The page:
The best way to lock down what you’ll learn in these lessons is analyse the grammar of texts that you read.
The second best way is to create your own little grammar textbook.
We strongly suggest you do the following:
- Set up a paper notebook or a digital doc, and as you go through the lessons write what you learn in your own terms, as if you were trying to explain grammar to someone else.
- Ask yourself the following questions about each word group or phrase:
- Function: What does it do?
- Position: Where can it appear within a sentence, and relative to other word groups?
- Boundaries: How do you recognise the beginning and end of this group or phrase?
- Components: What types of words make up the group? (Plus: What are they called? Where do they appear? Which types are essential? Which are optional?)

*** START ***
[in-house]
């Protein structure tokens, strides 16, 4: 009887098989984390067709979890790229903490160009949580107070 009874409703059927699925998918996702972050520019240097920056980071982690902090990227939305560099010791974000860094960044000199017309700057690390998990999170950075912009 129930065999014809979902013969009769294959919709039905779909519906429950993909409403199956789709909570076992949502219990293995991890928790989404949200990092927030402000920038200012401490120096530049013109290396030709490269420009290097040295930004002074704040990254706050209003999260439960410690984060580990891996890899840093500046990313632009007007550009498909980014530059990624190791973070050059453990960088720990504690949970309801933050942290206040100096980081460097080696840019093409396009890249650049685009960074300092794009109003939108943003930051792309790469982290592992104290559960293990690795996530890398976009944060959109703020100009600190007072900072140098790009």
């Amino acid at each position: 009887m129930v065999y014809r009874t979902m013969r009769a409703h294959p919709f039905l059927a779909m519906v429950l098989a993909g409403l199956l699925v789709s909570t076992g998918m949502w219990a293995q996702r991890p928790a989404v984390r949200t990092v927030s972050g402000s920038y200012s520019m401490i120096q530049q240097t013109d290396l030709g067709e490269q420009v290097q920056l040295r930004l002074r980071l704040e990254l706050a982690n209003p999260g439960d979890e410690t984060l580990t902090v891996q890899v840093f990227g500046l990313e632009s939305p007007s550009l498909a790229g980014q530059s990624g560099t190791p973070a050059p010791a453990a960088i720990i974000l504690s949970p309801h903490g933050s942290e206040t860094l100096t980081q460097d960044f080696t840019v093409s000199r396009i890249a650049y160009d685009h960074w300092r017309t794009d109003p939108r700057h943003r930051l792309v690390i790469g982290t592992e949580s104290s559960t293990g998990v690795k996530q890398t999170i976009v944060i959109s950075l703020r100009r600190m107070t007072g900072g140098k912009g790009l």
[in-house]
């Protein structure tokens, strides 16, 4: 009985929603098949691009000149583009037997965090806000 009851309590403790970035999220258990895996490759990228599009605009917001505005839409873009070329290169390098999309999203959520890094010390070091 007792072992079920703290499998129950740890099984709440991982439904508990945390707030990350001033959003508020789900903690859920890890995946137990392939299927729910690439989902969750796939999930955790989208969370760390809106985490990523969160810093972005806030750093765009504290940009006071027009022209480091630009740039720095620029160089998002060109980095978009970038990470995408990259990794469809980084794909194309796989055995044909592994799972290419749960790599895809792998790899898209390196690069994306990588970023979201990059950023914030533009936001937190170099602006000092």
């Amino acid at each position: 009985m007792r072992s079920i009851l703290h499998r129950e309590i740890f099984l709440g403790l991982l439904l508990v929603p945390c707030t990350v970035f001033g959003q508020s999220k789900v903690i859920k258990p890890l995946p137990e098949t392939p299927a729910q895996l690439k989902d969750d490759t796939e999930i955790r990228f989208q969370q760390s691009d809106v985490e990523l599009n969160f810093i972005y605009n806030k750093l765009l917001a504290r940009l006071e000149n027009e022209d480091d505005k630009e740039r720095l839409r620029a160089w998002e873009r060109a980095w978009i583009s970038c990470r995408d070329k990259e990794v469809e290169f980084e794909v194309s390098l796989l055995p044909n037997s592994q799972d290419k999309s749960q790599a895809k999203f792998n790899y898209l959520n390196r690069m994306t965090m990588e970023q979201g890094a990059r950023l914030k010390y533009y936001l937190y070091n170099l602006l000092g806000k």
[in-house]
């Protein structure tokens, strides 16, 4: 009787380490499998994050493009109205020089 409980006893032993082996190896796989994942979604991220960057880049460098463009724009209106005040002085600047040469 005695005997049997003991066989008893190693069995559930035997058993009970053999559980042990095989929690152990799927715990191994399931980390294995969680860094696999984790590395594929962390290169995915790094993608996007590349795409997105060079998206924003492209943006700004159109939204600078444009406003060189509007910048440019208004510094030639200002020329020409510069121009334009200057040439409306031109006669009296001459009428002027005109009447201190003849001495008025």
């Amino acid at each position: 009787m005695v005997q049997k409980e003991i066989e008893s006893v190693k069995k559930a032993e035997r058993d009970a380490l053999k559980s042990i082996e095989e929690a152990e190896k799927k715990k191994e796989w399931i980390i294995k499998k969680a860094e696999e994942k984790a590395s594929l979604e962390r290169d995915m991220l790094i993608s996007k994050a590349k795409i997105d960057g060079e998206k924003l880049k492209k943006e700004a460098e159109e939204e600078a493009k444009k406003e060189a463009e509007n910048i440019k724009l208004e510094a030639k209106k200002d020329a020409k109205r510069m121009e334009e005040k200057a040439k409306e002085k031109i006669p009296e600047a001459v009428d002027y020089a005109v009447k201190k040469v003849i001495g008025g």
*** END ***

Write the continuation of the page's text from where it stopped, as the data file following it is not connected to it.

- Write your own examples of each group or phrase, or try to find examples in other texts.
- And if you ever get confused, check a dictionary or online grammar reference—though like we said before, you’ll find that terminology varies slightly across sources.
You don't have to take this far to get a benefit
If you’re interested in language, you can go deep. But even if you’re not interested, doing a little bit of this work will help you consolidate and organise what could otherwise become confusing.
It’ll make your life easier, and make you more comfortable learning this content.
So we strongly recommend creating your own grammar text!